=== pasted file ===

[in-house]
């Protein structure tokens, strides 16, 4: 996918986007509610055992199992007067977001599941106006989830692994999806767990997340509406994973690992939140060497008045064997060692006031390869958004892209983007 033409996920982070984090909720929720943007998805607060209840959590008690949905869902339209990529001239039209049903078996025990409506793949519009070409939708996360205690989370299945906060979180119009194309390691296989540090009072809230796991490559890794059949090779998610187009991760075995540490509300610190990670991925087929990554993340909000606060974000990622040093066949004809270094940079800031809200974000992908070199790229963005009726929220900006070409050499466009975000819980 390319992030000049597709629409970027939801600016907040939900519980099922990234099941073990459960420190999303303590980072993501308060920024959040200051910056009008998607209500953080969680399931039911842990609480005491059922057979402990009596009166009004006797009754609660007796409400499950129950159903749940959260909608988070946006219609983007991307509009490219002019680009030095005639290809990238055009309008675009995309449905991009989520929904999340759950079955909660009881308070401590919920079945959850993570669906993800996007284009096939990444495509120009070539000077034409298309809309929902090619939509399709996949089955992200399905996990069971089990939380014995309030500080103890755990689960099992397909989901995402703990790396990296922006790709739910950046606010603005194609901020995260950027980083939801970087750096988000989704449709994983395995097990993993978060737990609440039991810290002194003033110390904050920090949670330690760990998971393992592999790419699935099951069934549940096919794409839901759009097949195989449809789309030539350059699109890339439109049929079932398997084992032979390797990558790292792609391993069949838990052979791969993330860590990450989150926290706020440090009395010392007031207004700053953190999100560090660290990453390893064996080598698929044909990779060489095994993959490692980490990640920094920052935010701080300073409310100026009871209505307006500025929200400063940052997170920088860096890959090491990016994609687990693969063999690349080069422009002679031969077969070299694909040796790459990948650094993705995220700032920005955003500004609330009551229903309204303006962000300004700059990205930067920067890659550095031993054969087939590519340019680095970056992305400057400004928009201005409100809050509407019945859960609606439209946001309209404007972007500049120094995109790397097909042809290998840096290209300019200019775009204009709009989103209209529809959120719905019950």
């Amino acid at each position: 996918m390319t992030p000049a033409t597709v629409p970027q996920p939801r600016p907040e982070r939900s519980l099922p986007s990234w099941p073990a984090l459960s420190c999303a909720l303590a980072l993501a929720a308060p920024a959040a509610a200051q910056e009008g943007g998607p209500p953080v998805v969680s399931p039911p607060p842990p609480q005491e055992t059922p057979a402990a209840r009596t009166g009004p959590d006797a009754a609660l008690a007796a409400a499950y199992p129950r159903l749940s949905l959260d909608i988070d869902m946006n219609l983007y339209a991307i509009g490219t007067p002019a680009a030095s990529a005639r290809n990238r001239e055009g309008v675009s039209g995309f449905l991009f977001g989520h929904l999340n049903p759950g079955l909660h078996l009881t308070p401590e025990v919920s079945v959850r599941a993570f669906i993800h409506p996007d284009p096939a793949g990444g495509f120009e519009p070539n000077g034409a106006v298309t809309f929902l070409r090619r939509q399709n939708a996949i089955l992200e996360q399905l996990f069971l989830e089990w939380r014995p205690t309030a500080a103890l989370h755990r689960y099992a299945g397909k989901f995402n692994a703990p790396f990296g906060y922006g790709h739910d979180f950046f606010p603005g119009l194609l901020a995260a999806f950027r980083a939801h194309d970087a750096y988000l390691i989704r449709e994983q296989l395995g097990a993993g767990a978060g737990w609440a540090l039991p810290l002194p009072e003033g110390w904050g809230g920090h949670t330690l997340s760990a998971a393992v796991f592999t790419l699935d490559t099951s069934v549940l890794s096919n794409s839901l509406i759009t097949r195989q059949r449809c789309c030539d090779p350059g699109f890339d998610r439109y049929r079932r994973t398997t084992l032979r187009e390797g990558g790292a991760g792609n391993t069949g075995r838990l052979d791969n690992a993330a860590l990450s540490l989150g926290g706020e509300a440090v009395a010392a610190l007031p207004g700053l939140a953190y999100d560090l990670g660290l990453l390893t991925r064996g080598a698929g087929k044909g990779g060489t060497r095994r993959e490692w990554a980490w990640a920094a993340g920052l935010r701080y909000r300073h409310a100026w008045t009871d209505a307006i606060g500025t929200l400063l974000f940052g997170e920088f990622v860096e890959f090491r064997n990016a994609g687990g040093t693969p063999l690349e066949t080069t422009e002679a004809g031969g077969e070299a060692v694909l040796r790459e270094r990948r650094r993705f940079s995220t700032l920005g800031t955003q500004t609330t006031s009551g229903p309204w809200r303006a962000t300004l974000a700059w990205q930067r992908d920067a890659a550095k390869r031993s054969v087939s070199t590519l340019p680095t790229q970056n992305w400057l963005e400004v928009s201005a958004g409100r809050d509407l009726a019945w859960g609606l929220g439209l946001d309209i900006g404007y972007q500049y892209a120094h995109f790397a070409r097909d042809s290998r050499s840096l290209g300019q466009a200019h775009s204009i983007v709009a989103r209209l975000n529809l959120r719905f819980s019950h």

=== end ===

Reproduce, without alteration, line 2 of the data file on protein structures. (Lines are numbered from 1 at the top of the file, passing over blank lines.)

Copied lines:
């Protein structure tokens, strides 16, 4: 996918986007509610055992199992007067977001599941106006989830692994999806767990997340509406994973690992939140060497008045064997060692006031390869958004892209983007 033409996920982070984090909720929720943007998805607060209840959590008690949905869902339209990529001239039209049903078996025990409506793949519009070409939708996360205690989370299945906060979180119009194309390691296989540090009072809230796991490559890794059949090779998610187009991760075995540490509300610190990670991925087929990554993340909000606060974000990622040093066949004809270094940079800031809200974000992908070199790229963005009726929220900006070409050499466009975000819980 390319992030000049597709629409970027939801600016907040939900519980099922990234099941073990459960420190999303303590980072993501308060920024959040200051910056009008998607209500953080969680399931039911842990609480005491059922057979402990009596009166009004006797009754609660007796409400499950129950159903749940959260909608988070946006219609983007991307509009490219002019680009030095005639290809990238055009309008675009995309449905991009989520929904999340759950079955909660009881308070401590919920079945959850993570669906993800996007284009096939990444495509120009070539000077034409298309809309929902090619939509399709996949089955992200399905996990069971089990939380014995309030500080103890755990689960099992397909989901995402703990790396990296922006790709739910950046606010603005194609901020995260950027980083939801970087750096988000989704449709994983395995097990993993978060737990609440039991810290002194003033110390904050920090949670330690760990998971393992592999790419699935099951069934549940096919794409839901759009097949195989449809789309030539350059699109890339439109049929079932398997084992032979390797990558790292792609391993069949838990052979791969993330860590990450989150926290706020440090009395010392007031207004700053953190999100560090660290990453390893064996080598698929044909990779060489095994993959490692980490990640920094920052935010701080300073409310100026009871209505307006500025929200400063940052997170920088860096890959090491990016994609687990693969063999690349080069422009002679031969077969070299694909040796790459990948650094993705995220700032920005955003500004609330009551229903309204303006962000300004700059990205930067920067890659550095031993054969087939590519340019680095970056992305400057400004928009201005409100809050509407019945859960609606439209946001309209404007972007500049120094995109790397097909042809290998840096290209300019200019775009204009709009989103209209529809959120719905019950």